Malaysia's touted FDI from China may not deliver as expected
Malaysia may have touted its successes in securing foreign direct investments (FDI) from China but a research firm says that China may not have the level of impact Putrajaya hopes for.
CNBC, quoting Citi Research economist Kit Wei Zheng, said while Malaysia's port and railway projects may see some RM400 billion in investments from China, the impact of Malaysia's gross domestic product (GDP) may be overstated.
"Overall, FDI from China may understate the extent of Chinese involvement in the Malaysian economy, but overstate the impact on GDP growth or Malaysian ringgit demand," Kit was quoted as saying.
He questioned the viability of the expensive projects Malaysia was embarking on with China's support.
One example given was the expansion of Malaysia's ports, despite overcapacity, which Kit said indicated that China's interest has more to do with geopolitical interest than profit.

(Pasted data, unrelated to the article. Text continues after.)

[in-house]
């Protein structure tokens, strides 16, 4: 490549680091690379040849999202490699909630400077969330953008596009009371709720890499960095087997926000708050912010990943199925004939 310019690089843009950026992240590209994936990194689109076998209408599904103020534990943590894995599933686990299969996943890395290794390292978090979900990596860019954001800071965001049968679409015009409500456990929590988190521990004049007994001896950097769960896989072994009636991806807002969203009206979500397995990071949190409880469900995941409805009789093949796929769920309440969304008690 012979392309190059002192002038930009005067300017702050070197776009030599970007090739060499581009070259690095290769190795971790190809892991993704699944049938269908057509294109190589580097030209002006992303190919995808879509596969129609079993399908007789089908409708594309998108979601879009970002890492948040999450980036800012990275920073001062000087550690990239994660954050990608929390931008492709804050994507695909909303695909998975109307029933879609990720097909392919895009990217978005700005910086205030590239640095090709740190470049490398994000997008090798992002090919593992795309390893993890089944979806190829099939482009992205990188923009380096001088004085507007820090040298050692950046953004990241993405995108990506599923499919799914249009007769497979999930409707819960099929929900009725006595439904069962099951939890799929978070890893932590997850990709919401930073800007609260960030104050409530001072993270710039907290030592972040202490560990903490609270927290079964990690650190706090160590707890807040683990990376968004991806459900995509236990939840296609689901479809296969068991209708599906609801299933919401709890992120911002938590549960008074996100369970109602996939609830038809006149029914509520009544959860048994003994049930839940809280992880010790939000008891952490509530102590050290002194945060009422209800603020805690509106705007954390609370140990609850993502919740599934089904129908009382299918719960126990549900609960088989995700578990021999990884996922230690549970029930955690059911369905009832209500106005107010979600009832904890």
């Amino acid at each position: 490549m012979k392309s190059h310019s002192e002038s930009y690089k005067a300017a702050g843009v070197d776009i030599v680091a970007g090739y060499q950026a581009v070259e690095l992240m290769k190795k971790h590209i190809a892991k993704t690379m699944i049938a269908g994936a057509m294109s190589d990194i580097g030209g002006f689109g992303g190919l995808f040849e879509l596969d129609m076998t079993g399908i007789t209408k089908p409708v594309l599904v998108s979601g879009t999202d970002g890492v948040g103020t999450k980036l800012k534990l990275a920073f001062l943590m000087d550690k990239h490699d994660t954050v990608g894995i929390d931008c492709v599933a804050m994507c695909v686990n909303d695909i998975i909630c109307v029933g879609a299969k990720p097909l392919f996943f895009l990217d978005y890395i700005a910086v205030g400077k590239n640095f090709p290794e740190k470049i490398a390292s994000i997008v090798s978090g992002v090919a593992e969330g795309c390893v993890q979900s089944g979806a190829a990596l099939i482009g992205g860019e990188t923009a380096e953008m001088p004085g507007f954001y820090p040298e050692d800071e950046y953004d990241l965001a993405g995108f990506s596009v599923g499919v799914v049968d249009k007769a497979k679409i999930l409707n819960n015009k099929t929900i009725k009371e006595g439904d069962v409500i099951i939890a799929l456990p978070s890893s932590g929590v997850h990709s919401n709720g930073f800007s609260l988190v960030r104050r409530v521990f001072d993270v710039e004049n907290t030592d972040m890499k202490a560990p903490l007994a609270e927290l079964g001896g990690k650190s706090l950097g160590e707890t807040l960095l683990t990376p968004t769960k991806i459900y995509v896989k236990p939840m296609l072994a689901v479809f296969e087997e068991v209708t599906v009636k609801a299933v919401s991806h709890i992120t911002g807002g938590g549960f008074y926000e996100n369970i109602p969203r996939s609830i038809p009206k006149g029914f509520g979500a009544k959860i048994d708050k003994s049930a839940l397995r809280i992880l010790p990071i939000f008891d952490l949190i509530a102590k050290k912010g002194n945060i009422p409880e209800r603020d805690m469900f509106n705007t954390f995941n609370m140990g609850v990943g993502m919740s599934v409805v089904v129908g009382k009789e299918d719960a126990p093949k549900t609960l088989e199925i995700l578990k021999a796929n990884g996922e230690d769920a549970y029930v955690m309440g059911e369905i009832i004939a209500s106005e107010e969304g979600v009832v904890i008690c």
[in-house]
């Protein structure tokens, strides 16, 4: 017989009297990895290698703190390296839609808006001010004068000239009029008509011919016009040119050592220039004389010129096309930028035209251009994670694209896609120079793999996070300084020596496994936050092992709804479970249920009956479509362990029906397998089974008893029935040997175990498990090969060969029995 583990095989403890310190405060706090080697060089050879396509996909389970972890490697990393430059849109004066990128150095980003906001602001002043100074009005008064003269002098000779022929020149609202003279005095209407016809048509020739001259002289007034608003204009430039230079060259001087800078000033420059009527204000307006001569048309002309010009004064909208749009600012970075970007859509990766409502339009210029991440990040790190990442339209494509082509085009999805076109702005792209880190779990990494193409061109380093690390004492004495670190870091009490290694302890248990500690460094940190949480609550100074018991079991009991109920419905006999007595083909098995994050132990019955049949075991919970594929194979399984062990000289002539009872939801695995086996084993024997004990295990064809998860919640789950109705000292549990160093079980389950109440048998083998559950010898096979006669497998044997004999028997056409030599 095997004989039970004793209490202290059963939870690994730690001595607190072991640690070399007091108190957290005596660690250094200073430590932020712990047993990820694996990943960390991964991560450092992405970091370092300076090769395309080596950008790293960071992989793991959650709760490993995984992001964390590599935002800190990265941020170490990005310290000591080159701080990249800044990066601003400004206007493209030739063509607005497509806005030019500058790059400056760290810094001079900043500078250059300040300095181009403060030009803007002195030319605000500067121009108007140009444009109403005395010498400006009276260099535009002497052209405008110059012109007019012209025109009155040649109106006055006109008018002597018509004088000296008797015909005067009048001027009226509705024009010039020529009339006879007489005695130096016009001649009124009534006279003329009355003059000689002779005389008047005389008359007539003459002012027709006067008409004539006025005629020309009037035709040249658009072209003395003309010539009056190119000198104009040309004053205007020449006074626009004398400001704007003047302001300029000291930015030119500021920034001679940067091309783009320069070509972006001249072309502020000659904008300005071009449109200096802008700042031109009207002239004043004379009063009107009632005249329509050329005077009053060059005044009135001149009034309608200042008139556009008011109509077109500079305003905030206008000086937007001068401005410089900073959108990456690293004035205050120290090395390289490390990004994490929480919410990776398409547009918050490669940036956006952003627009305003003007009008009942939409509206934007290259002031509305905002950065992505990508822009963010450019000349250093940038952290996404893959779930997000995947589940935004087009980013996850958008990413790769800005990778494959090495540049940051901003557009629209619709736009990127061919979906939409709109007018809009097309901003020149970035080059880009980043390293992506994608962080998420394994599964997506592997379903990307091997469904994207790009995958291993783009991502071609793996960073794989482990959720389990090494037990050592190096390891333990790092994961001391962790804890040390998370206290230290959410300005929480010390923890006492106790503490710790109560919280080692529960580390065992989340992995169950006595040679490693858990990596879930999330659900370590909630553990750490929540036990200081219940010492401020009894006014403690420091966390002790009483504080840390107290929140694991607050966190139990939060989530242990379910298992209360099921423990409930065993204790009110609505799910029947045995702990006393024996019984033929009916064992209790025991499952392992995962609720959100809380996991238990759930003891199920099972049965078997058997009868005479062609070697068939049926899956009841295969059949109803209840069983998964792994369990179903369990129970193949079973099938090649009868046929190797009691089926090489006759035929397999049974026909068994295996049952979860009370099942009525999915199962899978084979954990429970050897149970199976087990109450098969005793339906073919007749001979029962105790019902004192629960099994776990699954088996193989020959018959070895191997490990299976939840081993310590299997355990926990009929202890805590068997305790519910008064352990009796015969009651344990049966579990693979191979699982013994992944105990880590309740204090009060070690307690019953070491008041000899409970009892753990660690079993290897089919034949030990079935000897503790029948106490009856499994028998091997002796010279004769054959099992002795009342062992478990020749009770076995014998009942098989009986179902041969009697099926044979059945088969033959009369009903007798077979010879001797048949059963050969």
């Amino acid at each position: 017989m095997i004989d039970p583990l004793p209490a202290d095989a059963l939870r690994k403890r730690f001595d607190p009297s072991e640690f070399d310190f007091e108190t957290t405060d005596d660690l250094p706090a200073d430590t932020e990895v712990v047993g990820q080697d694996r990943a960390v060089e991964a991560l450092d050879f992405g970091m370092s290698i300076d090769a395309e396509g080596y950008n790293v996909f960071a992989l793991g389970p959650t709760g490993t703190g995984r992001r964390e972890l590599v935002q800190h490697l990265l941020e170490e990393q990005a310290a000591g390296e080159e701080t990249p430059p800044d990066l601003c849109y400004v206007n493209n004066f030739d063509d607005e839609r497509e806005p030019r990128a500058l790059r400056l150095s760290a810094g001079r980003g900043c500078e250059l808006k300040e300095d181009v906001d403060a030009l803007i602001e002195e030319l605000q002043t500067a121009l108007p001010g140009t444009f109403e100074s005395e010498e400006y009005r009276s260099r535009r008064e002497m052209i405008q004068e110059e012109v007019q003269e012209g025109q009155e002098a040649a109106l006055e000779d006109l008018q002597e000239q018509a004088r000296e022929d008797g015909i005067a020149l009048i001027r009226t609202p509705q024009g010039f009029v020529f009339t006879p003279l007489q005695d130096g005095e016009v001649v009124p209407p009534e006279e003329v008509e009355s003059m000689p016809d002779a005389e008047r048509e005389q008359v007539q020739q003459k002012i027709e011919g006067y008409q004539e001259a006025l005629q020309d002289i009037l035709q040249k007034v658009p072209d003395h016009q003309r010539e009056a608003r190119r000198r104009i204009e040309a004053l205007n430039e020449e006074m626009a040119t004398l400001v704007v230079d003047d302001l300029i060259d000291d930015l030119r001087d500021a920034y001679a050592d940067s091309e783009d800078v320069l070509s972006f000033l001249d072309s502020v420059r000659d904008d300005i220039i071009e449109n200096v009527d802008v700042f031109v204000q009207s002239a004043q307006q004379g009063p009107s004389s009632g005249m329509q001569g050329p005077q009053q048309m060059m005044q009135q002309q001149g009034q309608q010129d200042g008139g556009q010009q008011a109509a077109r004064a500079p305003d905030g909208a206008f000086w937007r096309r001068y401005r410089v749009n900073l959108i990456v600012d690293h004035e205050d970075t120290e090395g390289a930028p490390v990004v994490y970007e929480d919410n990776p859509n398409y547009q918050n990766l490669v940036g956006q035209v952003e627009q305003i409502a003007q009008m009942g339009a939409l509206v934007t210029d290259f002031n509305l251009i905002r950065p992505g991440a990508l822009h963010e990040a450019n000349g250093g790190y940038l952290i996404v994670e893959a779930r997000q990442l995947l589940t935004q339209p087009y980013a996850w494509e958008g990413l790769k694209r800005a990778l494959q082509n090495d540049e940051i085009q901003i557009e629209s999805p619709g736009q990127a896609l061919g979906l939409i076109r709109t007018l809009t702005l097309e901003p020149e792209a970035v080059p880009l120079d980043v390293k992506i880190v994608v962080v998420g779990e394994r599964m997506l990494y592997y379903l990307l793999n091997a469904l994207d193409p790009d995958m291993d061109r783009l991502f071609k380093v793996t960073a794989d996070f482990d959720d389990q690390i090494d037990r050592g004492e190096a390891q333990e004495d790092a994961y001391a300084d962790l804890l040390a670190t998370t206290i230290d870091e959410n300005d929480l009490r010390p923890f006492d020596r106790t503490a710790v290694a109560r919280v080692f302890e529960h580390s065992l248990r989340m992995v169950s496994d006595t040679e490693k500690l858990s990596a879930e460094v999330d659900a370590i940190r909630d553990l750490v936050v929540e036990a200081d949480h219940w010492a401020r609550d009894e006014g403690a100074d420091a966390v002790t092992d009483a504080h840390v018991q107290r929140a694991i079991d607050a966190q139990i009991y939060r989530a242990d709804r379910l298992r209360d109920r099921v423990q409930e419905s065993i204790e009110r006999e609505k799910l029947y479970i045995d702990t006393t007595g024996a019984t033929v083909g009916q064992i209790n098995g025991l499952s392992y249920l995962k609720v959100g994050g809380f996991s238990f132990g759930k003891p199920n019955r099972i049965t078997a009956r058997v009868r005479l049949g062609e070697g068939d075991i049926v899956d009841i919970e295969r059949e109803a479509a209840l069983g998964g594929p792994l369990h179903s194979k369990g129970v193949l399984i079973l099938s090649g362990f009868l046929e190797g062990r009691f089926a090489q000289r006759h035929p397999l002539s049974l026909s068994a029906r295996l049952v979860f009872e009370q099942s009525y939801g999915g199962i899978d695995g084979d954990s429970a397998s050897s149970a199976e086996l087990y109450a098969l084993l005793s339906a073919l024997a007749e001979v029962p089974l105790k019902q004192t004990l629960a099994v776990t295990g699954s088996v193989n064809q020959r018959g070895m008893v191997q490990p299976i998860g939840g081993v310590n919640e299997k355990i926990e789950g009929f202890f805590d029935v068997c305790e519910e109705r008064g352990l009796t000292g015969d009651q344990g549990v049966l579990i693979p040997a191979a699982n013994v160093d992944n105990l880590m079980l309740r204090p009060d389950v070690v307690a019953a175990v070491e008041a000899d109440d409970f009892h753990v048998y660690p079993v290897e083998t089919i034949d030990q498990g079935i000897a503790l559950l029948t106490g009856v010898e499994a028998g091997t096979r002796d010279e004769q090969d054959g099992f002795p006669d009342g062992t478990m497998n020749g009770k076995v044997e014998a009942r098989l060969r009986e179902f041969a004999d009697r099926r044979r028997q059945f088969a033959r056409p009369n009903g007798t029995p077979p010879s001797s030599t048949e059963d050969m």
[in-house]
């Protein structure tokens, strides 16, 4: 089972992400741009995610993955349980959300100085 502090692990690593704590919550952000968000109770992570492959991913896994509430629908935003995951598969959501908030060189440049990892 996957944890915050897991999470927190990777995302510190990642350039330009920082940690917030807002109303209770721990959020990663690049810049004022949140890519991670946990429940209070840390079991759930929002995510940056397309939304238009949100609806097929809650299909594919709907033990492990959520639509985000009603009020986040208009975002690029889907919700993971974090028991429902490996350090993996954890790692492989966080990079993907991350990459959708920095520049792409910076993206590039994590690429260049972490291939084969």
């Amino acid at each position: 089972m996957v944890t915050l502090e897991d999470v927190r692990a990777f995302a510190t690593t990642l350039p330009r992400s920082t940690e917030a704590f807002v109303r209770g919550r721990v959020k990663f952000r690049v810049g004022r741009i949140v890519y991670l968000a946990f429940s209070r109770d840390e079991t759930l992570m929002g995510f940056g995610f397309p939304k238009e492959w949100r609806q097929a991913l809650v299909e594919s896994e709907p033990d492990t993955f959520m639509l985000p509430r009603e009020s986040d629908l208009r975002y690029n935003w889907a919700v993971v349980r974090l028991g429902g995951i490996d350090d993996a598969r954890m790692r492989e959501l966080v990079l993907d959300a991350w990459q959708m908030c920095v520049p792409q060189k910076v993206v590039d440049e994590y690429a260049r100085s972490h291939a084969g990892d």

In the case of ports along the West Coast of the Malaysian peninsula, it would allow China to secure easy access to the Straits of Malacca.
Kit said questions about the commercial viability of the projects and their funding could have "significant implications" on Malaysia's growth and the strength of the ringgit.
On top of this, there are also concerns about Malaysia's debt.
He said the funding of these projects, through loans from Chinese state-owned banks, could increase Malaysia's liabilities.
Furthermore, the construction awards going to Chinese firms are considered "service imports", which could subtract from headline GDP growth and ringgit demand, he added.
Citi Research noted that Malaysia's fiscal deficit grew to RM30.5 billion in the first five months of 2017, from RM26 billion in the same period last year.
It added that any delay in the next general election may also slow down the Putrajaya's efforts to rein in spending on pre-election project offerings.
Citi Research expects the general election to take place between August and September this year, but noted that with the "rising risks of a delay, (the election could be) closer to the mid-2018 deadline".
It said this would imply "a significantly slower pace of fiscal consolidation", though consolidating oil prices may help with revenue declines.
It expects Malaysia's economy to grow by 5.2 percent in 2017.